Give it a rest: Overcome the stigma of taking a break

As high school students, we are taught to value hard work and measure our self-worth on our list of accomplishments each day. For instance, we constantly compare our grades and class difficulty. Society has created a stigma on rest, labeling rest as lazy and unproductive. People should learn to embrace rest as a productive tool rather than sulking in the guilt of taking a break.

Similar to the muscles in our body, our mind can become fatigued after long-term effort. I’ve noticed that my mind will wander after I have strained my eyes in computer light and buried myself in assignments for hours on end. The Life Adjustment Team of psychiatric rehabilitation specialists explains that work-life balance is crucial for brain function. To perform our best mentally, one must be well physically and emotionally, and without proper rest that is not achievable.

It becomes clear that taking a break from your work is crucial to stop the chain of ongoing chronic stress and anxiety. When students are inundated with stressful assignments, it can be hard to recognize when a break is needed. Our school work demands a concentrated mind to problem-solve, using complex skills to complete tasks. So if we don’t allow ourselves a break, how can we expect our minds to function effectively when we are not in the right headspace?

Dr. Christine M. Crawford of the National Alliance on Mental Illness (NAMI) explained how mental health could affect students’ ability to perform in school.

“When it comes to mental health conditions, such as depression and anxiety, those are also medical conditions that can interfere with anyone’s ability to function at work and at school,” Crawford said.

When one doesn’t take time out of their day to rest, it becomes difficult to use our brain mentality to focus. According to a 2023 Bark survey, about 3 out of 10 Redwood students are diagnosed with a mental health disorder. Mental health can easily be affected by stress related to school. Even if you are not diagnosed with a mental disorder, it is no secret that anyone can easily get overworked and burned out while wrapped up in a plethora of tasks.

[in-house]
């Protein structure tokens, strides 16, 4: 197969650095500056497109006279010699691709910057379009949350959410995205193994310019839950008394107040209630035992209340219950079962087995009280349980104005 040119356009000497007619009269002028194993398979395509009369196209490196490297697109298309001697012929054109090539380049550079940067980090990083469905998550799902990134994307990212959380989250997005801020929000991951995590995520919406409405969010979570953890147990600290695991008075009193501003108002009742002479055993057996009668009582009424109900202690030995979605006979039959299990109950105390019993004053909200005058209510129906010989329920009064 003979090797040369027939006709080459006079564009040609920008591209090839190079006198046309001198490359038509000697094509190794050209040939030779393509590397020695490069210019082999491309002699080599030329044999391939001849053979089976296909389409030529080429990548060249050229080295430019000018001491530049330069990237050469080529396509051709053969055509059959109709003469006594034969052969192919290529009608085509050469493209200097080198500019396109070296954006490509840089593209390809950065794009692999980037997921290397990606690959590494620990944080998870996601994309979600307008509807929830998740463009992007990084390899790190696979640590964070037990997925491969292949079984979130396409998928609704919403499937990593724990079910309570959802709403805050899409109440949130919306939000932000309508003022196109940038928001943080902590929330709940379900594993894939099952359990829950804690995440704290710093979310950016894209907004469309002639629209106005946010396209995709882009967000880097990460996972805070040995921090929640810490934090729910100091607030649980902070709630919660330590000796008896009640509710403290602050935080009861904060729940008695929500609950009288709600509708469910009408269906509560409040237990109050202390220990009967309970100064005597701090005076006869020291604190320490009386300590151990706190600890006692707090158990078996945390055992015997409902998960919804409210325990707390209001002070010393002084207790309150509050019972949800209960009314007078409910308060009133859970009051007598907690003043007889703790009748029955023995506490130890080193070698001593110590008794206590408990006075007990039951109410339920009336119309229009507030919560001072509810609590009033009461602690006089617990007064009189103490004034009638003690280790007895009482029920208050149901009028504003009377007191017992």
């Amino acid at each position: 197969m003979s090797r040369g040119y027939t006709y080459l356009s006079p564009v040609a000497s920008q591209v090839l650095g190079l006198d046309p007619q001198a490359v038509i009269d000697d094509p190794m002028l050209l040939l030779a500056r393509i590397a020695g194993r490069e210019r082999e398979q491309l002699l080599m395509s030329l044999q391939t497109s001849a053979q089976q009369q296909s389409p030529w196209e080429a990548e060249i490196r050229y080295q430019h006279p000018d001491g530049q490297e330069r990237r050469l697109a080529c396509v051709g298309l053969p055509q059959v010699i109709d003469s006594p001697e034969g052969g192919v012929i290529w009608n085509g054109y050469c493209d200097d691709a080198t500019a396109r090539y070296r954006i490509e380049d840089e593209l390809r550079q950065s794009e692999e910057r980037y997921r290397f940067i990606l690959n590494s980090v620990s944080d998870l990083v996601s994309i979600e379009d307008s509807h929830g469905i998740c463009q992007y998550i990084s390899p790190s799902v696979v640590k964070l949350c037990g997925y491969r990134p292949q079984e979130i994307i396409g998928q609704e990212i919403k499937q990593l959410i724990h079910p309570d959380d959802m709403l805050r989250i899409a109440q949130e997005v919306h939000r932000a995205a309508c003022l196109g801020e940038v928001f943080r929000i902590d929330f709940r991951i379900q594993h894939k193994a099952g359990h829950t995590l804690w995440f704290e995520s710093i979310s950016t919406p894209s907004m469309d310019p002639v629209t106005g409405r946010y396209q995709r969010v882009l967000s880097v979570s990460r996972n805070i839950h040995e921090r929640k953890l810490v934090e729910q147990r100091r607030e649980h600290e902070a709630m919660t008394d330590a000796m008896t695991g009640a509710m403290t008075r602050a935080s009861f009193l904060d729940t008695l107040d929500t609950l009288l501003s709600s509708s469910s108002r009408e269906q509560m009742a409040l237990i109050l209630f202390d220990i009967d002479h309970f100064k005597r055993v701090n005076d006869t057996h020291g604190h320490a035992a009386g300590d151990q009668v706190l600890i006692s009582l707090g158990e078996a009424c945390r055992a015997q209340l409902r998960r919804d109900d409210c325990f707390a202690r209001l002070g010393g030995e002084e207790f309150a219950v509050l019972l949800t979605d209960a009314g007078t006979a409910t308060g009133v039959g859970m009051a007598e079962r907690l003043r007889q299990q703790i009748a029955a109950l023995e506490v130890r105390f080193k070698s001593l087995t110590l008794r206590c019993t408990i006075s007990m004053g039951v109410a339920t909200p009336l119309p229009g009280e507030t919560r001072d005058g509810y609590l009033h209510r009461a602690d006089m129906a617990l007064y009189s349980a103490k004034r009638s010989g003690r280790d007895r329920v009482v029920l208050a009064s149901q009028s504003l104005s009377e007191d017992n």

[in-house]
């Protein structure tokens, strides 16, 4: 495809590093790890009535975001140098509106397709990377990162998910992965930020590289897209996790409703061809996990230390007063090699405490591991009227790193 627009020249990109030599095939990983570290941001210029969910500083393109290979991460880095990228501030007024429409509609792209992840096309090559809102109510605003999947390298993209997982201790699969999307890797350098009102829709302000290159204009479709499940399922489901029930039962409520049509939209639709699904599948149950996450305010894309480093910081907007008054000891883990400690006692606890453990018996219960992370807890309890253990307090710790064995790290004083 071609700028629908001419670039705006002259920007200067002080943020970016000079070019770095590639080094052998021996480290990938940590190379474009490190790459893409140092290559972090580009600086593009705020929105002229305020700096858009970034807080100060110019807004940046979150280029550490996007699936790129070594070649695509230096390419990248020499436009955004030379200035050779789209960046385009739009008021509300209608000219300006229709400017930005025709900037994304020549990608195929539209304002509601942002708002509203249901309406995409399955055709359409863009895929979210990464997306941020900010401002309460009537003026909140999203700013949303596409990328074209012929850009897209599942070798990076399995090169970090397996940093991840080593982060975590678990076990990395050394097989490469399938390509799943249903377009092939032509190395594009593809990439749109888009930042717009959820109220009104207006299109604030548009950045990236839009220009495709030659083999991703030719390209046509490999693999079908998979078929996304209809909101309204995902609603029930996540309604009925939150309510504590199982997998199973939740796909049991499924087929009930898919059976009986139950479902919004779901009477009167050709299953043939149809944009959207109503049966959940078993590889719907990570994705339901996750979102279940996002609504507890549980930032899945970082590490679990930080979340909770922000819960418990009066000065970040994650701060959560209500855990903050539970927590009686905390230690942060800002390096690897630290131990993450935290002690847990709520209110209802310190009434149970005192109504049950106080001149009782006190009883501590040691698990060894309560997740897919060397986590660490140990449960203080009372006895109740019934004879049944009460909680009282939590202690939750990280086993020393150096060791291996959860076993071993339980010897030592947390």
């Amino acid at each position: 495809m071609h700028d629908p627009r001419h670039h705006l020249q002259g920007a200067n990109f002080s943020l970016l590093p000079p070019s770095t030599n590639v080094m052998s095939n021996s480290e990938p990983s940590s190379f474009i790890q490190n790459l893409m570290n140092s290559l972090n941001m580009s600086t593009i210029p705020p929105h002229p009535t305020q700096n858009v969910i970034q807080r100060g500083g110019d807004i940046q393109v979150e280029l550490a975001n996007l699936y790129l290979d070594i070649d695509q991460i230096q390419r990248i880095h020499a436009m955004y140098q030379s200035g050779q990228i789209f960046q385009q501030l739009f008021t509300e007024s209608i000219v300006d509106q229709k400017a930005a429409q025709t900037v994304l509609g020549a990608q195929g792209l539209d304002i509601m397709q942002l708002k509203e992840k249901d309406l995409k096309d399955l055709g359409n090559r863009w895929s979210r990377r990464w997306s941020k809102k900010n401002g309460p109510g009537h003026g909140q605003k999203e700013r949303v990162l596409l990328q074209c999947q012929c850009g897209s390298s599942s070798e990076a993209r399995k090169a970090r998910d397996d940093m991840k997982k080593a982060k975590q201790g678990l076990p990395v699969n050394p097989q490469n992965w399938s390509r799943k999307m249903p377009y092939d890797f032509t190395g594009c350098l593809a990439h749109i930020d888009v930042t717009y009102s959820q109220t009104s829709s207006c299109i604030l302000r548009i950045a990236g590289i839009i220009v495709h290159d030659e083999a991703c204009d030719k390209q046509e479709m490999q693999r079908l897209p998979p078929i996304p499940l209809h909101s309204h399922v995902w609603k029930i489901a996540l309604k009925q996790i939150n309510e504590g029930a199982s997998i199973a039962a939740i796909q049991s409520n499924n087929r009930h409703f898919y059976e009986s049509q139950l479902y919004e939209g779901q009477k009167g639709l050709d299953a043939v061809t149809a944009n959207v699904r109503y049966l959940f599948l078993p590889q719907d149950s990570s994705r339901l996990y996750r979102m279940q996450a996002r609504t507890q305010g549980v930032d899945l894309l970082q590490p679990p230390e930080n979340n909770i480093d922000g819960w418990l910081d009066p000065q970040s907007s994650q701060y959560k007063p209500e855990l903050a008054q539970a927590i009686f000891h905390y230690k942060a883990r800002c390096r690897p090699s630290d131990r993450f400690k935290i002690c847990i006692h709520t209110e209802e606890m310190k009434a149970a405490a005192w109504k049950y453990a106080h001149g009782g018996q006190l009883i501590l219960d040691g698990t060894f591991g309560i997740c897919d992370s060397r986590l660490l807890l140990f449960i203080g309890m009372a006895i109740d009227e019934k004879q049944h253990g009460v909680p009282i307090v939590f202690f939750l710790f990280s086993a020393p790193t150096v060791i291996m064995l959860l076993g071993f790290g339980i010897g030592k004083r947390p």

Research conducted by the National Library of Medicine in Maryland shows that taking breaks from work can improve performance and efficiency, especially on prolonged attention tasks. Rest has a multitude of benefits, including reduced stress and anxiety, improved mood and improved immune health. Many people incorporate rest in the form of sleep. However, there are many other ways to incorporate rest throughout one’s daily routine. Resting comes in all variations. One of the primary forms of rest is a mental health day. Validating mental health days can result in ending the chain of stigma around taking a break.

Many students may not seem keen on taking a mental health day, as it would leave them to return to their classes swamped with even more tasks. However, if teachers learn to accommodate their students’ work styles and allow for small breaks between extensive lectures, it might help relieve some of the pressure of taking breaks. Teachers should encourage mental health days. Many might not realize that California is among 12 states that recognize mental health days as excused absences for students. It is important to recognize that sometimes a mental break is needed. We should not be guilted into believing that taking time for ourselves will only result in more tasks when we return to work, resulting in no benefit to our mental health.

It may seem counterintuitive to think of rest as a productive activity due to the fact that assignments do not get completed when one takes time to rest. It could seem as though avoiding getting tasks done is the focus when rather it is just giving our mind and body time to recenter. Society is twisted into a mindset that success is not attainable until we tire ourselves under loads of pressure built up from our tasks.

 Alex Soojung-Kim Pang, a Silicon Valley consultant and author, explained how rest can be beneficial.

“[Rest is] not this leftover activity. Work and rest are actually partners. They are like different parts of a wave. You can’t have the high without the low. The better you are at rest, the better you will be at work,” Pang said.

Energy, as well as effort, is required to achieve work-related tasks. One shouldn’t feel guilty for taking care of themselves. The pressure that builds up with each assignment chips away at a solidified student’s mental well-being. When we finally find a balance between work and well-being and learn to embrace rest as a productive tool rather than an obstacle, looking out for our mental health will no longer be followed by guilt but rather by an open mind.